In some cases, the controller or processor 40 may detect one or more changes in the flow rate passing through a flow channel. A change in flow rate may correspond to, for example, one or more bubbles in a flow channel, an occlusion or partial occlusion of a flow channel caused by, for example, coagulation of the blood sample, unwanted or foreign objects in a flow channel, and/or other undesirable characteristics of a flow channel. The controller or processor 40 may be programmed to detect such characteristics from the flow rate, and in some cases, issue a warning and/or shut down the sample analyzer.

Thermal anemometer type flow sensors typically include a heater element that, when energized, produces one or more heat pulses in the fluid, and further includes one or more heat sensors positioned upstream and/or downstream of the heater element to detect the one or more heat pulses. The velocity of the fluid through the flow channel may be related to the time that it takes for a heat pulse to travel from the heater element to one of the spaced heat sensors.

In some cases, thermal anemometer type flow sensors may be used to detect the thermal conductivity and/or specific heat of the fluid. Changes in the thermal conductivity and/or specific heat of the fluid may correspond to changes in the fluid characteristics, such as a change of state of the fluid (coagulation of a blood sample), bubbles in the fluid, unwanted or foreign objects in the fluid, etc. Thus, and in some examples, it is contemplated that the controller or processor 40 may detect characteristics of the fluid by monitoring the thermal conductivity and/or specific heat of the fluid that passes by the thermal anemometer type flow sensors.

In some cases, an impedance sensor may be provided in fluid communication with a flow channel. The controller or processor 40 may be coupled to the impedance sensor. Changes in the impedance of the fluid may indicate a change in fluid characteristics, such as a change in the state of the fluid (coagulation of a blood sample), bubbles in the fluid, unwanted or foreign objects in the fluid, etc. Thus, and in some examples, it is contemplated that the controller or processor 40 may detect characteristics of the fluid by monitoring the impedance of the fluid that passes by the impedance sensor.

Downstream valves generally shown at 111 may also be provided. Controller or processor 40 may open/close downstream valves 111, as desired. For example, the downstream valves 111 may remain closed until the system is fully pressurized. This may help prevent the blood, lysing reagent, sphering reagent, sheath fluid and diluent from flowing into the fluidic circuit 86 before the system is fully pressurized. Also, the downstream valves 111 may be controlled to aid in performing certain tests, like zero-flow tests, etc. In another example, downstream valves 111 may be opened by mechanical action when, for example, the cover is closed.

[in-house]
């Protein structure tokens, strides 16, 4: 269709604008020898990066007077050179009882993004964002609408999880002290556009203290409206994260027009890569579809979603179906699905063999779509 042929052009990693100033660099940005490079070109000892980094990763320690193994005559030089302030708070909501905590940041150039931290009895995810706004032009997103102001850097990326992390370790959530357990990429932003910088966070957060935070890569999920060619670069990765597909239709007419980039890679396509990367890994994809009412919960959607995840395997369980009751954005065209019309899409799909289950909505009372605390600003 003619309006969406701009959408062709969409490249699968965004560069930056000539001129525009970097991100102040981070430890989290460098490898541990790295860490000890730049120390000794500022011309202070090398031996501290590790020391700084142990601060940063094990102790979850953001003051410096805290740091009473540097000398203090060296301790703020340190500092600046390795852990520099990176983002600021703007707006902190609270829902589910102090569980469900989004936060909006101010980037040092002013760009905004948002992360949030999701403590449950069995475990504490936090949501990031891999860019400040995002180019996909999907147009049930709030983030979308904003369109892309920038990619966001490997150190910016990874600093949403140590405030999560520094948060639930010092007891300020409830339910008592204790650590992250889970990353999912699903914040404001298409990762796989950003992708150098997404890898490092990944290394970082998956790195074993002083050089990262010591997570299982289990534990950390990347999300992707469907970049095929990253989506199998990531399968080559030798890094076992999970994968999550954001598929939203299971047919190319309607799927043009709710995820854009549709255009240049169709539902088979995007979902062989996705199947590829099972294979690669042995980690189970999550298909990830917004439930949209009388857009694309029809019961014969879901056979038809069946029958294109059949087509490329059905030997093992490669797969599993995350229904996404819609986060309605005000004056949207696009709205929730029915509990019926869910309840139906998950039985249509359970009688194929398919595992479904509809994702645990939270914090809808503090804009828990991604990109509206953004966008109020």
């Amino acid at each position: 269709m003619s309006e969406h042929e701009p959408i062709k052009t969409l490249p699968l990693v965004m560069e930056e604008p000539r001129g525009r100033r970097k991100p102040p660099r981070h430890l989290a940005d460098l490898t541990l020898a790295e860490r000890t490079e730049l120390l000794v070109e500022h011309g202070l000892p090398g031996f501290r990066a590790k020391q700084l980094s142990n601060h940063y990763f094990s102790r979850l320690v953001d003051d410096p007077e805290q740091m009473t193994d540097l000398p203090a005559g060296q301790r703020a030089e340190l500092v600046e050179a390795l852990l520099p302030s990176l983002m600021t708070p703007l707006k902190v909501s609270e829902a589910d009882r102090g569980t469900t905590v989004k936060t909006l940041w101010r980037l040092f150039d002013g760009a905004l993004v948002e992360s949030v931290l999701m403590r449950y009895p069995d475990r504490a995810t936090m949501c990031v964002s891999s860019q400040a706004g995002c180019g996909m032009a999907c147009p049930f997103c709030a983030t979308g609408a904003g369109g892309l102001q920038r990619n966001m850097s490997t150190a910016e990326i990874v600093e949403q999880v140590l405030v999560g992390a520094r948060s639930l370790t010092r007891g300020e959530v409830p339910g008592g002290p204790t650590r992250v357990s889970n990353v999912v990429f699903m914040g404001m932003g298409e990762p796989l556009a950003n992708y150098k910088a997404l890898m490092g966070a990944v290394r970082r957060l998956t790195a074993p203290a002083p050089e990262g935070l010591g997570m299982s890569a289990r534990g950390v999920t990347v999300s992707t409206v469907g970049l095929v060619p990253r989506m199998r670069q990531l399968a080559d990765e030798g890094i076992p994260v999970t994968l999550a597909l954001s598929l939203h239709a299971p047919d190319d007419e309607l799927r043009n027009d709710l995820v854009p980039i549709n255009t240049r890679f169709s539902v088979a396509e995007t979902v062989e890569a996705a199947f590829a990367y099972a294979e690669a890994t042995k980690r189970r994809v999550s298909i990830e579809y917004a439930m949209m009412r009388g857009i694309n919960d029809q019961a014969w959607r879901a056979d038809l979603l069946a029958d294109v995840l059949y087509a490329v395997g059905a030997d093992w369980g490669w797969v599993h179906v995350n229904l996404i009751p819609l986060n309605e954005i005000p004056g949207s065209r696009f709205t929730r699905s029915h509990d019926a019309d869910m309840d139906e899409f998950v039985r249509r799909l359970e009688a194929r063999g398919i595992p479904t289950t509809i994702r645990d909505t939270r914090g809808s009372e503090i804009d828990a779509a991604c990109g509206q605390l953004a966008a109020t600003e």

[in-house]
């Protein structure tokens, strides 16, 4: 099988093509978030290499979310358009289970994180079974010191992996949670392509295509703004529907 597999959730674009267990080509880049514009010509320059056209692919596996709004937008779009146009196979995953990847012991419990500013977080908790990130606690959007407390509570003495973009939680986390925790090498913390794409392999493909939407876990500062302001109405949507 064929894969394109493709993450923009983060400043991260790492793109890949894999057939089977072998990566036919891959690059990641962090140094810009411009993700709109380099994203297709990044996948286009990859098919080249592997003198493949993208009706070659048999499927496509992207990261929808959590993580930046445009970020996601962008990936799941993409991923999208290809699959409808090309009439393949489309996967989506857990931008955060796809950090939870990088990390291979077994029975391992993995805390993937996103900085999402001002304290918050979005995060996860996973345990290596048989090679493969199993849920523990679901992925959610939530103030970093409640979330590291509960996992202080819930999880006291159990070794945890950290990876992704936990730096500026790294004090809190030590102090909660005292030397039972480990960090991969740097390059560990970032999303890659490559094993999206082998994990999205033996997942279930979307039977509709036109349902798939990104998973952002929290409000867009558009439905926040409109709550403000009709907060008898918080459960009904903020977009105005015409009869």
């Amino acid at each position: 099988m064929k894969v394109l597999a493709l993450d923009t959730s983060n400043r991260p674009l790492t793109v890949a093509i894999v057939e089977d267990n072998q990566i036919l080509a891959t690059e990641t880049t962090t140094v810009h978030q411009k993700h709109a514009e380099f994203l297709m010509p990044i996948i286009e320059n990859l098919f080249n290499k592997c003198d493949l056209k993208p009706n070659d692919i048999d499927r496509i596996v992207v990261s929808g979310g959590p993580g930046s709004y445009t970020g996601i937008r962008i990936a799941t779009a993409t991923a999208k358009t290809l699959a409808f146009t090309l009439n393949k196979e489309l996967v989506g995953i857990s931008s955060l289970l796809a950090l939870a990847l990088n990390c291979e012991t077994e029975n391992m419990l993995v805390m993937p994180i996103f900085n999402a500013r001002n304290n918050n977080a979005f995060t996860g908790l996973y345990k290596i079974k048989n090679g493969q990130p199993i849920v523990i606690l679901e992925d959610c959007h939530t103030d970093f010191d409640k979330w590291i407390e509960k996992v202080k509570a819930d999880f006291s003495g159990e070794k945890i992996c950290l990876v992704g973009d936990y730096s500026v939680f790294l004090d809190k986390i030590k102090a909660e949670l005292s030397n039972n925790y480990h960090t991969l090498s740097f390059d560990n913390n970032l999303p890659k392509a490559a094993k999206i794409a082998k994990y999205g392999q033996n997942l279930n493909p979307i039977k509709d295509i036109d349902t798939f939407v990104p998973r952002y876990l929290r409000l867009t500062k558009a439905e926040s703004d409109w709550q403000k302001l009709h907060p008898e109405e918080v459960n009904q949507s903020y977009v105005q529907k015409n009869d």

FIG. 4 a is a diagram or schematic of various components of a removable card or cartridge for a configuration 430 which may provide a four part differentiation of white blood cells with one run. A drop of whole blood may be provided from source 431 to a sample collector 432. The blood may be provided to a lysing on the fly injector mechanism or block 434. The flow rate of the blood to the block 434 may be controlled by a flow rate control mechanism or block 433. A lysing reagent may be provided from a lysing reagent reservoir 435 to the lysing on the fly injector 434 with a flow rate controlled by the flow rate control mechanism 433. Lysed blood may be provided from the lysing on the fly mechanism 434 to a hydrodynamic focusing chamber 437. A sheath reagent from a reservoir 436 may go to the focusing chamber 437 to provide a sheath around the blood cells as they enter an optical channel 438. The flow of the sheath reagent may be controlled by the control block 433. The blood cells may be differentiated by optical and processing systems 439. Scattering and analysis by the systems 439 may provide a four part differentiation of the cells. The cells and the associated fluids may go from the optical channel to a waste storage 441. The lysing and sheath reagents may be the same or different reagents. The sources of the lysing and sheath reagents may be reservoirs 435 and 436, respectively, on or off the card or cartridge. The waste storage 441 may be on or off the card or cartridge. The flow rate control mechanism 433 may be on or off the card or it may be partially on the card or cartridge.

FIG. 4 b shows an implementation of the schematic of the configuration 430 of FIG. 4 a in an illustrative removable card or cartridge, which may be designed to be disposable. The cartridge is generally shown at 100 of this Figure, and may be similar to removable cartridge 14 shown and described above with reference to FIGS. 1, 2 and 3. It should be understood that the removable cartridge 100 is only illustrative, and that the present invention can be applied to many microfluidic cartridges, regardless of form, function or configuration. For example, the present invention may be applied to removable cartridges adapted for flow cytometry, hematology, clinical chemistry, blood chemistry analysis, urinalysis, blood gas analysis, virus analysis, bacteria analysis, electrolyte measurements, and so on. It is also contemplated that the removable cartridges of the present invention, such as removable cartridge 100, may be made from any suitable material or material system including, for example, glass, plastic, silicon, one or more polymers, hybrid material, or any other suitable material or material system, or combination of materials or material systems.